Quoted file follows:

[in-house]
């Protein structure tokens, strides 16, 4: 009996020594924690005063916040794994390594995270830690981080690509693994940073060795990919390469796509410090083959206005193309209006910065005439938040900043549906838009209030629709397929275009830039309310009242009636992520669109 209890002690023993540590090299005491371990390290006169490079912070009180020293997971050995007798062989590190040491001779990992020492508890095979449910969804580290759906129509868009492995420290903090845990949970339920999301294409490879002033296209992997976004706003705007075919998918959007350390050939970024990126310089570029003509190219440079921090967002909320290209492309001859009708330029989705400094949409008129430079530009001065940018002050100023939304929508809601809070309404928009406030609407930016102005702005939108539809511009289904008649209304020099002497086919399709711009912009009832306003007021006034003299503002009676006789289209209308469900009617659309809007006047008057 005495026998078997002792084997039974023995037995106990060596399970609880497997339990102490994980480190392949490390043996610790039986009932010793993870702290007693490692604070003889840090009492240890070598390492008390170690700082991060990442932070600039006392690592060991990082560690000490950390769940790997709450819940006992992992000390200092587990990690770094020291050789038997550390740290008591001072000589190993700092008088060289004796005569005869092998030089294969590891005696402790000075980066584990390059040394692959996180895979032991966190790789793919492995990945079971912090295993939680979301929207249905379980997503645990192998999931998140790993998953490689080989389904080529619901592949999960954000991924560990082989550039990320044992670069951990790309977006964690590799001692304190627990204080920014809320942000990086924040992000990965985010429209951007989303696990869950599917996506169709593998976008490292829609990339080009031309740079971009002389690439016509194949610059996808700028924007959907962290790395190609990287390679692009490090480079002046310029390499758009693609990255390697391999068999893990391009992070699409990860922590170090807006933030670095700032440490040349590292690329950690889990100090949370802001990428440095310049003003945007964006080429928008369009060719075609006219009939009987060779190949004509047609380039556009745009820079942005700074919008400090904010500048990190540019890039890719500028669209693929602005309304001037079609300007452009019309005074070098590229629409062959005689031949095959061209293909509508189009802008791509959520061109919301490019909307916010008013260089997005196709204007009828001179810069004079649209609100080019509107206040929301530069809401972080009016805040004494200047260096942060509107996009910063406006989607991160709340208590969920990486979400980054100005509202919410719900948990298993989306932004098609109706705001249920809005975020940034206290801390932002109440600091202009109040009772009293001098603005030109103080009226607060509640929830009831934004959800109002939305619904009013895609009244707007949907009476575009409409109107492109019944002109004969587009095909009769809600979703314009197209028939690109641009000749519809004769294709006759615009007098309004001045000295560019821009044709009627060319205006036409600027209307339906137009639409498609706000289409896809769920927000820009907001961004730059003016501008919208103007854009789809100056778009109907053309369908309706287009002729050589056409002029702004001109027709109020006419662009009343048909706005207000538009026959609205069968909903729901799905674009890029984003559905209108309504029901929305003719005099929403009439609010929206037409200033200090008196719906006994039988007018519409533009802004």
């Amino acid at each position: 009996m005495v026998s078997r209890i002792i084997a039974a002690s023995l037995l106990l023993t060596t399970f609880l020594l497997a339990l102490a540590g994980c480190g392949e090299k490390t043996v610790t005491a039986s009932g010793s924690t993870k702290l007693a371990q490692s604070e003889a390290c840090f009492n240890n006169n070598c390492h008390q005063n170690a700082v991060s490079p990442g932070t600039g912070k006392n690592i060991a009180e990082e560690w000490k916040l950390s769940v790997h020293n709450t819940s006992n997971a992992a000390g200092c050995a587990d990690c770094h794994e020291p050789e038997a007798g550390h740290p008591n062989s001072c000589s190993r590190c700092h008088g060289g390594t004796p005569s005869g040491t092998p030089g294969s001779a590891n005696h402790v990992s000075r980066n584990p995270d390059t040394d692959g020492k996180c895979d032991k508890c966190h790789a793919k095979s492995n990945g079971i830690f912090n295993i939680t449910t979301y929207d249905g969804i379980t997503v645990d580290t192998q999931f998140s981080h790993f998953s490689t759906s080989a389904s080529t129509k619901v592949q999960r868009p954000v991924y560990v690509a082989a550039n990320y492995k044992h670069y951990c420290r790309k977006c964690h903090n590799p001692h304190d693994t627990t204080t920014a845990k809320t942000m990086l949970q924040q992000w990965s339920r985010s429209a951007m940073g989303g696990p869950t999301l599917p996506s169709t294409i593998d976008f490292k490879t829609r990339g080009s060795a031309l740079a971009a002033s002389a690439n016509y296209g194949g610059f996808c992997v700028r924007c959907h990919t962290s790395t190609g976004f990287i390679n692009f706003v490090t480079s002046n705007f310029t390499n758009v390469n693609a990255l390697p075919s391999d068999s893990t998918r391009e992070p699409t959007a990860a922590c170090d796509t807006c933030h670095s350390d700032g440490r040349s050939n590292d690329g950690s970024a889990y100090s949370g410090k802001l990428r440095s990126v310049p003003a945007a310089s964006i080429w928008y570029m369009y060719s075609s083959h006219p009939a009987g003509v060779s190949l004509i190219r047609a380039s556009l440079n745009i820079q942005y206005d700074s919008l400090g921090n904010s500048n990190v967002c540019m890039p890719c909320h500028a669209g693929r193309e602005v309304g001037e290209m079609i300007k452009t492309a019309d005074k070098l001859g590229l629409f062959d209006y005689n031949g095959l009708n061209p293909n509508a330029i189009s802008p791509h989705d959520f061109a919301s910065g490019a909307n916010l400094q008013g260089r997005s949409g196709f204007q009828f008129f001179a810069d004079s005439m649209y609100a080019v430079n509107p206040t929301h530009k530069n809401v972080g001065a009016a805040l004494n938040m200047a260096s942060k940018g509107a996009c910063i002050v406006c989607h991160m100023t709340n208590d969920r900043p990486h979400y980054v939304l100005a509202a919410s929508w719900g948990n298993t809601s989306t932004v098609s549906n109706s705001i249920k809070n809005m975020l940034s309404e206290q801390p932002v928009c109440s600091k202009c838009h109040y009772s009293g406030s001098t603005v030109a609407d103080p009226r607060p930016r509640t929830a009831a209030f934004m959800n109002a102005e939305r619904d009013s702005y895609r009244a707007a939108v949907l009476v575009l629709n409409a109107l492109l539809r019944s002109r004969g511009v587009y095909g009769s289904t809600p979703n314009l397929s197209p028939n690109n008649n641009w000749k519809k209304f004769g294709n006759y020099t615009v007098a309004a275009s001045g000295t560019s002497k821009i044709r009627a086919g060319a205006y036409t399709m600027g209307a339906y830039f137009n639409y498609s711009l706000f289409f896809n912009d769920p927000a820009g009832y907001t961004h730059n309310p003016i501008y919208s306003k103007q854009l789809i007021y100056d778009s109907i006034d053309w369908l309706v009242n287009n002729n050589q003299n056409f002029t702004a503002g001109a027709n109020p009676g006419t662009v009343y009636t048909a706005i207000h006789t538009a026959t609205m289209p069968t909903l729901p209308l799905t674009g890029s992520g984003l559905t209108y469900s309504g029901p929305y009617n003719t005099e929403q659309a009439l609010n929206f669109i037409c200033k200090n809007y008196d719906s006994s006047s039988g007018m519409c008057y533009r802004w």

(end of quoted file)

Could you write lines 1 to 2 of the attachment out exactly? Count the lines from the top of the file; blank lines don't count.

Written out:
[in-house]
């Protein structure tokens, strides 16, 4: 009996020594924690005063916040794994390594995270830690981080690509693994940073060795990919390469796509410090083959206005193309209006910065005439938040900043549906838009209030629709397929275009830039309310009242009636992520669109 209890002690023993540590090299005491371990390290006169490079912070009180020293997971050995007798062989590190040491001779990992020492508890095979449910969804580290759906129509868009492995420290903090845990949970339920999301294409490879002033296209992997976004706003705007075919998918959007350390050939970024990126310089570029003509190219440079921090967002909320290209492309001859009708330029989705400094949409008129430079530009001065940018002050100023939304929508809601809070309404928009406030609407930016102005702005939108539809511009289904008649209304020099002497086919399709711009912009009832306003007021006034003299503002009676006789289209209308469900009617659309809007006047008057 005495026998078997002792084997039974023995037995106990060596399970609880497997339990102490994980480190392949490390043996610790039986009932010793993870702290007693490692604070003889840090009492240890070598390492008390170690700082991060990442932070600039006392690592060991990082560690000490950390769940790997709450819940006992992992000390200092587990990690770094020291050789038997550390740290008591001072000589190993700092008088060289004796005569005869092998030089294969590891005696402790000075980066584990390059040394692959996180895979032991966190790789793919492995990945079971912090295993939680979301929207249905379980997503645990192998999931998140790993998953490689080989389904080529619901592949999960954000991924560990082989550039990320044992670069951990790309977006964690590799001692304190627990204080920014809320942000990086924040992000990965985010429209951007989303696990869950599917996506169709593998976008490292829609990339080009031309740079971009002389690439016509194949610059996808700028924007959907962290790395190609990287390679692009490090480079002046310029390499758009693609990255390697391999068999893990391009992070699409990860922590170090807006933030670095700032440490040349590292690329950690889990100090949370802001990428440095310049003003945007964006080429928008369009060719075609006219009939009987060779190949004509047609380039556009745009820079942005700074919008400090904010500048990190540019890039890719500028669209693929602005309304001037079609300007452009019309005074070098590229629409062959005689031949095959061209293909509508189009802008791509959520061109919301490019909307916010008013260089997005196709204007009828001179810069004079649209609100080019509107206040929301530069809401972080009016805040004494200047260096942060509107996009910063406006989607991160709340208590969920990486979400980054100005509202919410719900948990298993989306932004098609109706705001249920809005975020940034206290801390932002109440600091202009109040009772009293001098603005030109103080009226607060509640929830009831934004959800109002939305619904009013895609009244707007949907009476575009409409109107492109019944002109004969587009095909009769809600979703314009197209028939690109641009000749519809004769294709006759615009007098309004001045000295560019821009044709009627060319205006036409600027209307339906137009639409498609706000289409896809769920927000820009907001961004730059003016501008919208103007854009789809100056778009109907053309369908309706287009002729050589056409002029702004001109027709109020006419662009009343048909706005207000538009026959609205069968909903729901799905674009890029984003559905209108309504029901929305003719005099929403009439609010929206037409200033200090008196719906006994039988007018519409533009802004």